Constance Wu’s Best Night Includes Pajamas, a Perfect Manhattan, and Bunny Time | Healthyish

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*In Person of Interest, we talk to the people catching our eye right now about what they’re doing, eating, reading, and loving. Up next is Constance Wu, the Golden Globe-nominated star of Crazy Rich Asians and Fresh Off the Boat on ABC.

Constance Wu grew up in a Taiwanese household, but when she thinks of her comfort food, she doesn’t think of spicy mapo tofu (though it is her favorite Taiwanese dish).

“I love Taiwanese food, but I think its aromas and its flavors are a little bit too intricate and delicious to be comfort food—I think comfort food is kind of bland,” Wu said while hosting American Express’s Pay It Plan It event in New York City. “I think of mashed potatoes as comfort food, because they kind of taste like nothing.”

Even though she has never learned to cook her mom’s Taiwanese classics like a thousand-year-old black duck egg with tofu, green onions, and soy sauce, she has fond memories of dishes like that and eats them when she can. But her perfect meal is probably Italian food like a good bolognese or a Caprese salad.

Here’s what else Wu is into right now, from a surprising travel snack to her pet bunny .

My idea of a perfect meal is… probably Italian food, eaten slow and leisurely with people I love and a great cocktail. My go-to drink is a Manhattan—and I take it perfect.

The next place I want to travel is… New Zealand. I really love Lord of the Rings, so I want to go to all the places where they filmed, like the Shire.

My dream dinner party guest list would include… the cast of Crazy Rich Asians, Barack and Michelle Obama, Oprah, Ghandi, and Legolas [Orlando Bloom], obviously.

I always travel with… my Kindle and those pastel-colored fruity Mentos. I carry at least two packs of them. Normally I read physical books, but when I’m traveling, I don’t like to have so much bulk in my bag.

The book on my to-read list is… Ann Patchett’s new book, Nashville: Scenes from the New American South . That’s next, because I loved Commonwealth, which takes place partially in the Commonwealth of Virginia where I grew up.

I’m listening to… Miguel and Khalid on repeat lately.

But my Fresh Off the Boat character, Jessica, would jam to… wholesome, female-driven music like Barbra Streisand, Shania Twain, and Amy Grant.

When I’m stressed out… I love to get full-body massages. That’s when I’m really stressed. If it’s just after a regular long day at work, I like to just talk on the phone to my old friends from high school. I prefer phone calls to texts, because it’s an actual exchange. It’s a flow, and it’s not preplanned. I respond a lot to people’s voices, and I just love conversations. I don’t even like podcasts that are just one person talking.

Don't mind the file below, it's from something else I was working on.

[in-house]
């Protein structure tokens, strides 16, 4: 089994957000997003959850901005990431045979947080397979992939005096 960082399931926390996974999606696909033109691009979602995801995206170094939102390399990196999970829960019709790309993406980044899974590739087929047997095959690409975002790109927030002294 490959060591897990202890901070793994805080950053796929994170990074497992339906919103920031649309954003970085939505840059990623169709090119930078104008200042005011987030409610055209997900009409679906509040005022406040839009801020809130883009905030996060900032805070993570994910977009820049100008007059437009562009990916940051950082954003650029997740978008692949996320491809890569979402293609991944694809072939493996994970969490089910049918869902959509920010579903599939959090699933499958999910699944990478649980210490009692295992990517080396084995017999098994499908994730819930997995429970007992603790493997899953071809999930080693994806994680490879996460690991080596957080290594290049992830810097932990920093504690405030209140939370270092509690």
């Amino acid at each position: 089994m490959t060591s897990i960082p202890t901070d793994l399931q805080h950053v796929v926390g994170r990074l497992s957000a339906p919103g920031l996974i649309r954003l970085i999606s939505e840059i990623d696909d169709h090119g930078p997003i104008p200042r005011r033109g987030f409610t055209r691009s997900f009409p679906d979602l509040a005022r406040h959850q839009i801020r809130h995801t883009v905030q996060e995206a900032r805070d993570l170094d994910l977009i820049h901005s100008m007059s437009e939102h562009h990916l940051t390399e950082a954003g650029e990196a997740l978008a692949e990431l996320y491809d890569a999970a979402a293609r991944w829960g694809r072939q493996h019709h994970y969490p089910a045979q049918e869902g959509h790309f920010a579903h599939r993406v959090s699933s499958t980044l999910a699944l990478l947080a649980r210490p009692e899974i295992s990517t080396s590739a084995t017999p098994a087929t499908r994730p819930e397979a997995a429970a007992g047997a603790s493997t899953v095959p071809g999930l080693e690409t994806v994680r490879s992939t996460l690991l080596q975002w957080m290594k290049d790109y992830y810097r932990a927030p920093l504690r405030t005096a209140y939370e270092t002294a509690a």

Podcasts on my rotation are… Another Round, Two Dope Queens, and Oprah’s SuperSoul Conversations.

At the end of the day, I unwind by… immediately changing into pajamas. It’s always the first thing I do. It’s a matching set: the button-up, long sleeved shirt and the pants in some kind of fabric that is lightweight and has a bit of stretch to it, like just a regular plain cotton.

My favorite piece of clothing is… a miniskirt. I love to wear miniskirts when I go out with friends. I have a few denim miniskirts and a corduroy one. I like the way it makes my body look, and when you feel like you look great, it boosts your confidence. When your confidence is boosted, you’ll have a great time.

To practice self care…. I take my bunny, Lida Rose, to work with me. She hops around my trailer all day. It feels like self care to take a moment to care for an animal and spend time with an animal. It’s doing something that doesn’t have to do with a screen or with your job; it’s really just about downtime.

If I could give a young Asian person advice, I would say… there’s no one right way to push representation forward. Do what speaks authentically to you and focus on that. Not only will that help with representation, but it makes better work.

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Algonquin College engineering a future that includes more women

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For the past decade, Kathryn Reilander would stand at the front of her classroom and survey her newest crop of students, struggling to find a female face in the crowd.

Reilander is a professor at Algonquin College in Ottawa and every year in her electrical engineering technician program, she only sees an average of eight women in a class of roughly 200. But for the program’s next incoming class, she’s hoping for a dramatic spike in the percentage of women — perhaps as high as 30 per cent, if all goes according to plan.